Evidence-based practice is now widely recognized as the key to improving healthcare quality and patient outcomes. Although the purposes of nursing research (conducting research to generate new knowledge) and evidence-based nursing practice (utilizing best evidence as basis of nursing practice) seem quite different, an increasing number of research studies have been conducted with the goal of translating evidence effectively into practice. Clearly, evidence from research (effective innovation) must be accompanied by effective implementation, and an enabling context to achieve significant outcomes.
As mentioned by Professor Rita Pickler, “nursing science needs to encompass all manner of research, from discovery to translation, from bench to bedside, from mechanistic to holistic” (Pickler, 2018). I feel that The Journal of Nursing Research must provide an open forum for all kind of research in order to help bridge the gap between research-generated evidence and clinical nursing practice and education.
In this issue, an article by professor Ying-Ju Chang and colleagues at National Cheng Kung University presents an evidence-based practice curriculum for undergraduate nursing students developed using an action research-based model. This “evidence-based practice curriculum” spans all four academic years, integrates coursework and practicums, and sets different learning objectives for students at different grade levels. Also in this issue, Yang et al. apply a revised standard care procedure to increase the ability of critical care nurses to verify the placement of nasogastric tubes. After appraising the evidence, the authors conclude that the aspirate pH test is the most reliable and economical method for verifying nasogastric tube placement at the bedside. They subsequently develop a revised standard care procedure and a checklist for auditing the procedure, conduct education for nurses, and examine the effectiveness of the revised procedure.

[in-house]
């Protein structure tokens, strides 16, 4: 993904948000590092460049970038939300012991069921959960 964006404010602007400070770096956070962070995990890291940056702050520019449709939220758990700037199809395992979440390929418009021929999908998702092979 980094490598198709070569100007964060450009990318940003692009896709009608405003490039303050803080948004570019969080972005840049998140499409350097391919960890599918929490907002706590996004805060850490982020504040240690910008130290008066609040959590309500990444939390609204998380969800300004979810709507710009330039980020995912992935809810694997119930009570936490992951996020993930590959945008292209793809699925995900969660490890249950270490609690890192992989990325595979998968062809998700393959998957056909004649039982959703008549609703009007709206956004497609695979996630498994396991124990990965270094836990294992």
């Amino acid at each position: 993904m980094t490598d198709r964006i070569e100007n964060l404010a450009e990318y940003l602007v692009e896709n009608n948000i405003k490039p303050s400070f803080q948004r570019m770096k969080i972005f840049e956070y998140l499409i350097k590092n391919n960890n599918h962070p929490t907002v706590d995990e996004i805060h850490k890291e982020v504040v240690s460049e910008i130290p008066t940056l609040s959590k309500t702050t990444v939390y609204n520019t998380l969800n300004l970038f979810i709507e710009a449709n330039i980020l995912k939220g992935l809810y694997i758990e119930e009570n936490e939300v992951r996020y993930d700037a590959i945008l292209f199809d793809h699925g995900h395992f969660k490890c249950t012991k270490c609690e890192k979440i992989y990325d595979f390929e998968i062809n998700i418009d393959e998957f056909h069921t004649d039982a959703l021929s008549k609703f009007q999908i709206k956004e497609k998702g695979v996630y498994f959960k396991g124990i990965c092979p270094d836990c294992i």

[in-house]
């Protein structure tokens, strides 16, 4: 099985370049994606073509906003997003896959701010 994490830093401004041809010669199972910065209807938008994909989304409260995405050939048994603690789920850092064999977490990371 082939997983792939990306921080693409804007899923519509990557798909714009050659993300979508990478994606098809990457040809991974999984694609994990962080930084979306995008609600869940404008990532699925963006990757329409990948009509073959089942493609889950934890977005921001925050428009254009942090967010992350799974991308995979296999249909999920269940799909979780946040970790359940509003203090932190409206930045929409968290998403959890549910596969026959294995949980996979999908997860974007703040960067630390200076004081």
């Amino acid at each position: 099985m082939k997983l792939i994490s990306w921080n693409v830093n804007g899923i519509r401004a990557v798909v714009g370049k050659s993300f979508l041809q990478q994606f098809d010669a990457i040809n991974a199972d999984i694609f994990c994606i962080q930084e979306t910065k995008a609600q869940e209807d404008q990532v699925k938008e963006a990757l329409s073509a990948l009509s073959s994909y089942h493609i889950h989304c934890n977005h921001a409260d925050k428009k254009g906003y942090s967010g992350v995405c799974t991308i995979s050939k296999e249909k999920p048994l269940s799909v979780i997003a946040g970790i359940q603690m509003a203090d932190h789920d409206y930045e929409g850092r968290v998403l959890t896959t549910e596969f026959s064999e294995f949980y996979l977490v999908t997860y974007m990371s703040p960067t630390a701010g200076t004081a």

I hope that these two studies help us all better appreciate that, in addition to innovation and new breakthrough discoveries, curriculum development and evidence-based quality improvement projects, though may not seem so novel, are also important areas of nursing research. Translating evidence into practice is sound science and merits more research.
Pickler R. H. (2018). Honoring the past, pursuing the future. Nursing Research
, 67(1), 1–2. https://doi.org/10.1097/NNR.0000000000000255